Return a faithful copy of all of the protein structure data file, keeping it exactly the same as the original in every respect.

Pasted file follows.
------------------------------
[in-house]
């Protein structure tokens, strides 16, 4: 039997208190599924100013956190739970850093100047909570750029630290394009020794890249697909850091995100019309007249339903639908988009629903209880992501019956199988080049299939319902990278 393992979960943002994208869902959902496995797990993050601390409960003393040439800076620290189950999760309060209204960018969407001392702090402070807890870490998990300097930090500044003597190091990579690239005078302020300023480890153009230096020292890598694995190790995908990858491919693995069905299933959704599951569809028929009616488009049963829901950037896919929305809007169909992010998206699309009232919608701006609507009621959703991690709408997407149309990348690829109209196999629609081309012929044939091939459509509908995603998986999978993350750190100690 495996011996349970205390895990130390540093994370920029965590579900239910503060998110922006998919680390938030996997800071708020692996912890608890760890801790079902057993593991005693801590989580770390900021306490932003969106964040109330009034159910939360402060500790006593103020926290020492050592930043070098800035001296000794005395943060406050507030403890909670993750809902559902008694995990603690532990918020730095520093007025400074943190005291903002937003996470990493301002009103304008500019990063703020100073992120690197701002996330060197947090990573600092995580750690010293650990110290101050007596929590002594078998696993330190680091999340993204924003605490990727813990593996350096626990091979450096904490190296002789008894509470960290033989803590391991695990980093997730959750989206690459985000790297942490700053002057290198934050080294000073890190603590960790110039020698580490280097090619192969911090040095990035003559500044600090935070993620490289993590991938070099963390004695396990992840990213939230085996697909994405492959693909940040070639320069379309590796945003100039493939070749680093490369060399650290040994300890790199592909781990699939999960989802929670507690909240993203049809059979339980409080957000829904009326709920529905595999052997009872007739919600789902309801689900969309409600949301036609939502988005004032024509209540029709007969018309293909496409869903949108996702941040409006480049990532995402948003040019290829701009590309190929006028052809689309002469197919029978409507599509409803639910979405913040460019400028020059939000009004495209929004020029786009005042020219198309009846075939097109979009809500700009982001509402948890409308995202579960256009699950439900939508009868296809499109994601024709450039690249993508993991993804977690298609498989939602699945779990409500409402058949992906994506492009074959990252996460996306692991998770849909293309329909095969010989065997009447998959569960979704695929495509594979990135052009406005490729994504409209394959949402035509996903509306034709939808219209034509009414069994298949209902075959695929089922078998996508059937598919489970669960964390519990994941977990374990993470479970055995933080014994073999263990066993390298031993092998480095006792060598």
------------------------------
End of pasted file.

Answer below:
[in-house]
């Protein structure tokens, strides 16, 4: 039997208190599924100013956190739970850093100047909570750029630290394009020794890249697909850091995100019309007249339903639908988009629903209880992501019956199988080049299939319902990278 393992979960943002994208869902959902496995797990993050601390409960003393040439800076620290189950999760309060209204960018969407001392702090402070807890870490998990300097930090500044003597190091990579690239005078302020300023480890153009230096020292890598694995190790995908990858491919693995069905299933959704599951569809028929009616488009049963829901950037896919929305809007169909992010998206699309009232919608701006609507009621959703991690709408997407149309990348690829109209196999629609081309012929044939091939459509509908995603998986999978993350750190100690 495996011996349970205390895990130390540093994370920029965590579900239910503060998110922006998919680390938030996997800071708020692996912890608890760890801790079902057993593991005693801590989580770390900021306490932003969106964040109330009034159910939360402060500790006593103020926290020492050592930043070098800035001296000794005395943060406050507030403890909670993750809902559902008694995990603690532990918020730095520093007025400074943190005291903002937003996470990493301002009103304008500019990063703020100073992120690197701002996330060197947090990573600092995580750690010293650990110290101050007596929590002594078998696993330190680091999340993204924003605490990727813990593996350096626990091979450096904490190296002789008894509470960290033989803590391991695990980093997730959750989206690459985000790297942490700053002057290198934050080294000073890190603590960790110039020698580490280097090619192969911090040095990035003559500044600090935070993620490289993590991938070099963390004695396990992840990213939230085996697909994405492959693909940040070639320069379309590796945003100039493939070749680093490369060399650290040994300890790199592909781990699939999960989802929670507690909240993203049809059979339980409080957000829904009326709920529905595999052997009872007739919600789902309801689900969309409600949301036609939502988005004032024509209540029709007969018309293909496409869903949108996702941040409006480049990532995402948003040019290829701009590309190929006028052809689309002469197919029978409507599509409803639910979405913040460019400028020059939000009004495209929004020029786009005042020219198309009846075939097109979009809500700009982001509402948890409308995202579960256009699950439900939508009868296809499109994601024709450039690249993508993991993804977690298609498989939602699945779990409500409402058949992906994506492009074959990252996460996306692991998770849909293309329909095969010989065997009447998959569960979704695929495509594979990135052009406005490729994504409209394959949402035509996903509306034709939808219209034509009414069994298949209902075959695929089922078998996508059937598919489970669960964390519990994941977990374990993470479970055995933080014994073999263990066993390298031993092998480095006792060598």